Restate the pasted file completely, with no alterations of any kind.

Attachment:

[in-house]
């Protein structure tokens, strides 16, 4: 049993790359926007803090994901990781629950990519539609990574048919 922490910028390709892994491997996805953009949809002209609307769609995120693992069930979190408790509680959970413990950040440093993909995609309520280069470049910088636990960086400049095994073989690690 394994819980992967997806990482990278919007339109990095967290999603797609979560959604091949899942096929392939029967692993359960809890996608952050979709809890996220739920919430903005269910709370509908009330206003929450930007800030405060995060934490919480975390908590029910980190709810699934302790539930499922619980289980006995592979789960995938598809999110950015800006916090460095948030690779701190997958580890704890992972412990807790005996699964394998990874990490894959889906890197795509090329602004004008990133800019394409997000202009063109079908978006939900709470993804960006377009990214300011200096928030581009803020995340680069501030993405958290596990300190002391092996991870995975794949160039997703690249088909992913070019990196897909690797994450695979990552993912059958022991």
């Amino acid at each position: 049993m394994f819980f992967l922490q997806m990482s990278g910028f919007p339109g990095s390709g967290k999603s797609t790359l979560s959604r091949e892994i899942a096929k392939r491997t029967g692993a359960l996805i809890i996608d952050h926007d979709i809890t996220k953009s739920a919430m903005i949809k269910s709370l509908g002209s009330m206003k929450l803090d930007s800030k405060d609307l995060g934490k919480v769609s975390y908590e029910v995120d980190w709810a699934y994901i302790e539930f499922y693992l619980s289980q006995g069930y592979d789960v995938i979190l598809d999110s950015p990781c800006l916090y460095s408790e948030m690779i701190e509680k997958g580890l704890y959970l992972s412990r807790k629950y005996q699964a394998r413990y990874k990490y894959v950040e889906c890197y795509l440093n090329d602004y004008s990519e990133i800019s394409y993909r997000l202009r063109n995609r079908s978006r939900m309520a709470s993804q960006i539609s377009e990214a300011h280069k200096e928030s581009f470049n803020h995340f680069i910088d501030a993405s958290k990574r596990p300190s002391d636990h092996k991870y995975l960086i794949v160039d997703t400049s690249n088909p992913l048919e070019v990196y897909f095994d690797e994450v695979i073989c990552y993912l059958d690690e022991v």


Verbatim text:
[in-house]
């Protein structure tokens, strides 16, 4: 049993790359926007803090994901990781629950990519539609990574048919 922490910028390709892994491997996805953009949809002209609307769609995120693992069930979190408790509680959970413990950040440093993909995609309520280069470049910088636990960086400049095994073989690690 394994819980992967997806990482990278919007339109990095967290999603797609979560959604091949899942096929392939029967692993359960809890996608952050979709809890996220739920919430903005269910709370509908009330206003929450930007800030405060995060934490919480975390908590029910980190709810699934302790539930499922619980289980006995592979789960995938598809999110950015800006916090460095948030690779701190997958580890704890992972412990807790005996699964394998990874990490894959889906890197795509090329602004004008990133800019394409997000202009063109079908978006939900709470993804960006377009990214300011200096928030581009803020995340680069501030993405958290596990300190002391092996991870995975794949160039997703690249088909992913070019990196897909690797994450695979990552993912059958022991």
């Amino acid at each position: 049993m394994f819980f992967l922490q997806m990482s990278g910028f919007p339109g990095s390709g967290k999603s797609t790359l979560s959604r091949e892994i899942a096929k392939r491997t029967g692993a359960l996805i809890i996608d952050h926007d979709i809890t996220k953009s739920a919430m903005i949809k269910s709370l509908g002209s009330m206003k929450l803090d930007s800030k405060d609307l995060g934490k919480v769609s975390y908590e029910v995120d980190w709810a699934y994901i302790e539930f499922y693992l619980s289980q006995g069930y592979d789960v995938i979190l598809d999110s950015p990781c800006l916090y460095s408790e948030m690779i701190e509680k997958g580890l704890y959970l992972s412990r807790k629950y005996q699964a394998r413990y990874k990490y894959v950040e889906c890197y795509l440093n090329d602004y004008s990519e990133i800019s394409y993909r997000l202009r063109n995609r079908s978006r939900m309520a709470s993804q960006i539609s377009e990214a300011h280069k200096e928030s581009f470049n803020h995340f680069i910088d501030a993405s958290k990574r596990p300190s002391d636990h092996k991870y995975l960086i794949v160039d997703t400049s690249n088909p992913l048919e070019v990196y897909f095994d690797e994450v695979i073989c990552y993912l059958d690690e022991v």